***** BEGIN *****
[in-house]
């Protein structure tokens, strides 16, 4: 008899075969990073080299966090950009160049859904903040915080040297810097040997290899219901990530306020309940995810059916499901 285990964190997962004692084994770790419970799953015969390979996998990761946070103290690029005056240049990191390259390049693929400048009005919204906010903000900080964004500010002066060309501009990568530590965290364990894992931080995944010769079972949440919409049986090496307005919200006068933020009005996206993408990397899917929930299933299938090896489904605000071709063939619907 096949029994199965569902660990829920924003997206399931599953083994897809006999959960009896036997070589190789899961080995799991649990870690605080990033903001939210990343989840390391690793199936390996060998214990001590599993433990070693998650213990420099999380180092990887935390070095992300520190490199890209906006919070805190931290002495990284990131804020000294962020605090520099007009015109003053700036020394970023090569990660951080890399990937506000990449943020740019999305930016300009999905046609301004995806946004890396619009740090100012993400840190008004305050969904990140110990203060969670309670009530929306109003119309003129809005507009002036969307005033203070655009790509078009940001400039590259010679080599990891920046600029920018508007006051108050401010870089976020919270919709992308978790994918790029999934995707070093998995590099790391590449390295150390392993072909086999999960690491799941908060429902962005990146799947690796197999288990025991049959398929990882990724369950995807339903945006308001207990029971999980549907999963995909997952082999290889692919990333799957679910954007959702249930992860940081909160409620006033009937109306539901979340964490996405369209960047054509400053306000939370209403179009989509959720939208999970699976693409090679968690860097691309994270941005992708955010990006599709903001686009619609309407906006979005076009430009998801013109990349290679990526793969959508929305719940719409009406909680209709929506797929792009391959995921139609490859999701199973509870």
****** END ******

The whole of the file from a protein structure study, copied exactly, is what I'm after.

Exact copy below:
[in-house]
């Protein structure tokens, strides 16, 4: 008899075969990073080299966090950009160049859904903040915080040297810097040997290899219901990530306020309940995810059916499901 285990964190997962004692084994770790419970799953015969390979996998990761946070103290690029005056240049990191390259390049693929400048009005919204906010903000900080964004500010002066060309501009990568530590965290364990894992931080995944010769079972949440919409049986090496307005919200006068933020009005996206993408990397899917929930299933299938090896489904605000071709063939619907 096949029994199965569902660990829920924003997206399931599953083994897809006999959960009896036997070589190789899961080995799991649990870690605080990033903001939210990343989840390391690793199936390996060998214990001590599993433990070693998650213990420099999380180092990887935390070095992300520190490199890209906006919070805190931290002495990284990131804020000294962020605090520099007009015109003053700036020394970023090569990660951080890399990937506000990449943020740019999305930016300009999905046609301004995806946004890396619009740090100012993400840190008004305050969904990140110990203060969670309670009530929306109003119309003129809005507009002036969307005033203070655009790509078009940001400039590259010679080599990891920046600029920018508007006051108050401010870089976020919270919709992308978790994918790029999934995707070093998995590099790391590449390295150390392993072909086999999960690491799941908060429902962005990146799947690796197999288990025991049959398929990882990724369950995807339903945006308001207990029971999980549907999963995909997952082999290889692919990333799957679910954007959702249930992860940081909160409620006033009937109306539901979340964490996405369209960047054509400053306000939370209403179009989509959720939208999970699976693409090679968690860097691309994270941005992708955010990006599709903001686009619609309407906006979005076009430009998801013109990349290679990526793969959508929305719940719409009406909680209709929506797929792009391959995921139609490859999701199973509870």